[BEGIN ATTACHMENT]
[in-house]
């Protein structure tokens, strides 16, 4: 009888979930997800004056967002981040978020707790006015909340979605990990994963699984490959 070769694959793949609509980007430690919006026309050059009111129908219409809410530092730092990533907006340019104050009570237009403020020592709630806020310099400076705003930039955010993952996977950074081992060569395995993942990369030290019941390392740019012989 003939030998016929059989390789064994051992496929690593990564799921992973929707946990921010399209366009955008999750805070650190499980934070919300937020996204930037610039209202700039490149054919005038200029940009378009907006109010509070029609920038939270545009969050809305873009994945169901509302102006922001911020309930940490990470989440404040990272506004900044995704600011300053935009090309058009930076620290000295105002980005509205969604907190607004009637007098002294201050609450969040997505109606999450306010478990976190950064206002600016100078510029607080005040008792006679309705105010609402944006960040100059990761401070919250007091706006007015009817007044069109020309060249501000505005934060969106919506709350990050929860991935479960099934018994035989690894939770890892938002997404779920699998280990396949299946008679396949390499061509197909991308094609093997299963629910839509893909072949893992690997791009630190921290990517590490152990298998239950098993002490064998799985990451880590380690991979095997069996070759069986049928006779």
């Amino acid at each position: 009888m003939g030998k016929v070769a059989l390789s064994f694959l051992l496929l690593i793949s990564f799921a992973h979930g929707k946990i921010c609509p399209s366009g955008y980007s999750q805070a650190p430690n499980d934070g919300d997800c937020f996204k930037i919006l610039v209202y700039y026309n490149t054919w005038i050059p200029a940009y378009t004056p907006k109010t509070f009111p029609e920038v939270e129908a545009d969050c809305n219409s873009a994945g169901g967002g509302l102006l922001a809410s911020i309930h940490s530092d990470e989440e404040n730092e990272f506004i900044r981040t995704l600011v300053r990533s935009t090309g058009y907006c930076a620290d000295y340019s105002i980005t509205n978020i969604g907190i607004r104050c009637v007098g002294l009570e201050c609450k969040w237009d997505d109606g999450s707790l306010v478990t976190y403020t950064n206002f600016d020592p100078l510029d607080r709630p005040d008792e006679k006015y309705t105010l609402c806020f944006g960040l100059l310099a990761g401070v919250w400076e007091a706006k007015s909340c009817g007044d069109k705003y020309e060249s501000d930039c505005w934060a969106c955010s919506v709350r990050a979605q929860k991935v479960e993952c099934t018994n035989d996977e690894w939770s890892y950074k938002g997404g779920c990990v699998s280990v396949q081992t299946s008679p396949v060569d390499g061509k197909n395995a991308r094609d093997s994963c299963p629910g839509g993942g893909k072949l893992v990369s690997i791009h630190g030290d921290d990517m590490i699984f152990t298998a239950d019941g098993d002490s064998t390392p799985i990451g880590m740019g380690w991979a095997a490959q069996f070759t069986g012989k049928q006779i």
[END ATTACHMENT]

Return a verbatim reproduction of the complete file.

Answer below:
[in-house]
């Protein structure tokens, strides 16, 4: 009888979930997800004056967002981040978020707790006015909340979605990990994963699984490959 070769694959793949609509980007430690919006026309050059009111129908219409809410530092730092990533907006340019104050009570237009403020020592709630806020310099400076705003930039955010993952996977950074081992060569395995993942990369030290019941390392740019012989 003939030998016929059989390789064994051992496929690593990564799921992973929707946990921010399209366009955008999750805070650190499980934070919300937020996204930037610039209202700039490149054919005038200029940009378009907006109010509070029609920038939270545009969050809305873009994945169901509302102006922001911020309930940490990470989440404040990272506004900044995704600011300053935009090309058009930076620290000295105002980005509205969604907190607004009637007098002294201050609450969040997505109606999450306010478990976190950064206002600016100078510029607080005040008792006679309705105010609402944006960040100059990761401070919250007091706006007015009817007044069109020309060249501000505005934060969106919506709350990050929860991935479960099934018994035989690894939770890892938002997404779920699998280990396949299946008679396949390499061509197909991308094609093997299963629910839509893909072949893992690997791009630190921290990517590490152990298998239950098993002490064998799985990451880590380690991979095997069996070759069986049928006779």
């Amino acid at each position: 009888m003939g030998k016929v070769a059989l390789s064994f694959l051992l496929l690593i793949s990564f799921a992973h979930g929707k946990i921010c609509p399209s366009g955008y980007s999750q805070a650190p430690n499980d934070g919300d997800c937020f996204k930037i919006l610039v209202y700039y026309n490149t054919w005038i050059p200029a940009y378009t004056p907006k109010t509070f009111p029609e920038v939270e129908a545009d969050c809305n219409s873009a994945g169901g967002g509302l102006l922001a809410s911020i309930h940490s530092d990470e989440e404040n730092e990272f506004i900044r981040t995704l600011v300053r990533s935009t090309g058009y907006c930076a620290d000295y340019s105002i980005t509205n978020i969604g907190i607004r104050c009637v007098g002294l009570e201050c609450k969040w237009d997505d109606g999450s707790l306010v478990t976190y403020t950064n206002f600016d020592p100078l510029d607080r709630p005040d008792e006679k006015y309705t105010l609402c806020f944006g960040l100059l310099a990761g401070v919250w400076e007091a706006k007015s909340c009817g007044d069109k705003y020309e060249s501000d930039c505005w934060a969106c955010s919506v709350r990050a979605q929860k991935v479960e993952c099934t018994n035989d996977e690894w939770s890892y950074k938002g997404g779920c990990v699998s280990v396949q081992t299946s008679p396949v060569d390499g061509k197909n395995a991308r094609d093997s994963c299963p629910g839509g993942g893909k072949l893992v990369s690997i791009h630190g030290d921290d990517m590490i699984f152990t298998a239950d019941g098993d002490s064998t390392p799985i990451g880590m740019g380690w991979a095997a490959q069996f070759t069986g012989k049928q006779i």